Music in Catholic Worship famously proposed three judgments: musical, liturgical, and pastoral, and even suggested by placing it first that the musical judgment was prior to the other two, though not final. It made a statement about the artistic quality of the music: "To admit the cheap, the trite, the musical cliché often found in popular songs for the purpose of 'instant liturgy' is to cheapen the liturgy, to expose it to ridicule, and to invite failure."

This statement turned out to be prophetic, for who has not heard the cheap and trite regularly performed in the liturgy? who would have thought that such a statement had been made 1972? The seeming priority of the musical judgment in the 1972 document was relegated to the dustbin before the ink was dry on it. So nothing will change, because the present document denies the priority of any of the three judgments, placing the musical judgment last, devoting the least attention to it, and giving the criterion of excellence no more than the statement quoted above, this in a document ostensibly about music.

The discussion of the musical judgment is concluded by a serious misquotation of the Second Vatican Council. “The church has not adopted any particular style of art as her own” (SC ¶123), concluding that the church freely welcomes various styles of music to the liturgy. There are two things wrong with this statement: it comes from the chapter on sacred art and was said about art and architecture. The church has not adopted Romanesque or Gothic or any other style as canonical, but when it comes to music, the church has acknowledged the priority of Gregorian chant and to a lesser degree polyphony. These are styles and they do have priority.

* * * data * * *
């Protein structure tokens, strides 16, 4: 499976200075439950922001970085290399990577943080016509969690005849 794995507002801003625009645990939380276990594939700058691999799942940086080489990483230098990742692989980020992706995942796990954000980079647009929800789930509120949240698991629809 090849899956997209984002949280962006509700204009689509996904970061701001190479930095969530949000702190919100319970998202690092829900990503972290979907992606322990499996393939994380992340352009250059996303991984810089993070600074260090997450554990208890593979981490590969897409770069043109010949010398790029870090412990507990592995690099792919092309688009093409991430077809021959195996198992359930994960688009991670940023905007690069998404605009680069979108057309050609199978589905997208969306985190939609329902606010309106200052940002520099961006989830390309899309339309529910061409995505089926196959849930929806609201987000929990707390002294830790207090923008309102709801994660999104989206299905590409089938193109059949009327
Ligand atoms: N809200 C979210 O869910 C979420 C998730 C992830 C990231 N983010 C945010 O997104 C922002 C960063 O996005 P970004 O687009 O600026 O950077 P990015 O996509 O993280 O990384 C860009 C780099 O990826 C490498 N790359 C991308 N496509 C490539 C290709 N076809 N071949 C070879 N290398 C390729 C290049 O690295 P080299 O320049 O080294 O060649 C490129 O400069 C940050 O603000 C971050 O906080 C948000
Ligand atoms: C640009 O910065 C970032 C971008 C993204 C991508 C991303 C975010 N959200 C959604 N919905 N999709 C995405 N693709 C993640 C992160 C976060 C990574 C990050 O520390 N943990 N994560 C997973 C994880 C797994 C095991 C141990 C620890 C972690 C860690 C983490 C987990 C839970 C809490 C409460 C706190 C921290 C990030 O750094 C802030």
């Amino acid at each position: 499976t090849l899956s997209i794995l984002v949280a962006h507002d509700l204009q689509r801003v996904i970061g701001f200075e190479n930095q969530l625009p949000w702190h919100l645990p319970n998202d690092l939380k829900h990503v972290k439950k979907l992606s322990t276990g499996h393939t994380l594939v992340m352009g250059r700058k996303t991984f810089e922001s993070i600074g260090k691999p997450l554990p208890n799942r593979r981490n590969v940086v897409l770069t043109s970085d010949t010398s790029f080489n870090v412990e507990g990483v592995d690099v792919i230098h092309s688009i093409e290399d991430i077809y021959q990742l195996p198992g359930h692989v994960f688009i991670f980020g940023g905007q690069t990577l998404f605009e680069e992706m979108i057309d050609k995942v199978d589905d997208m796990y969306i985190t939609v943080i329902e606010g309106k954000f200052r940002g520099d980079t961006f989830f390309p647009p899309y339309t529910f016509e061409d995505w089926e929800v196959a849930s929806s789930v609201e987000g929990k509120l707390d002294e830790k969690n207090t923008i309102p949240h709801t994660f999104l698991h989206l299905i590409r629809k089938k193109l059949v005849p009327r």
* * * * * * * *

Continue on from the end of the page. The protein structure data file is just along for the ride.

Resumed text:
Similarly, even though the document regularly uses terms like sacred music and sacred liturgy, there is practically nothing about what constitutes the sacred and its role in the liturgy. This would be, of course, a controversial topic, since so many of the styles now adopted into liturgical practice are blatantly secular. It seems that as long as the texts are acceptable, no judgments from this document will concern the acceptability of musical styles, however secular—until it comes to weddings and funerals....

In spite of the fact that this is a document on music, there is precious little discussion of intrinsically musical matters. Only ¶124 asserts the affective side of music, as difficult to describe, even though it is very important and should be taken into account. So much more could be said about the intrinsic musical characteristics of chant, polyphony, hymnody, and instrumental music in a sacred context.... There is even less about beauty, a crucial criterion for liturgy, in my estimation. A couple of references in passing (¶83, 118) show tantalizing possibilities, but they are not realized.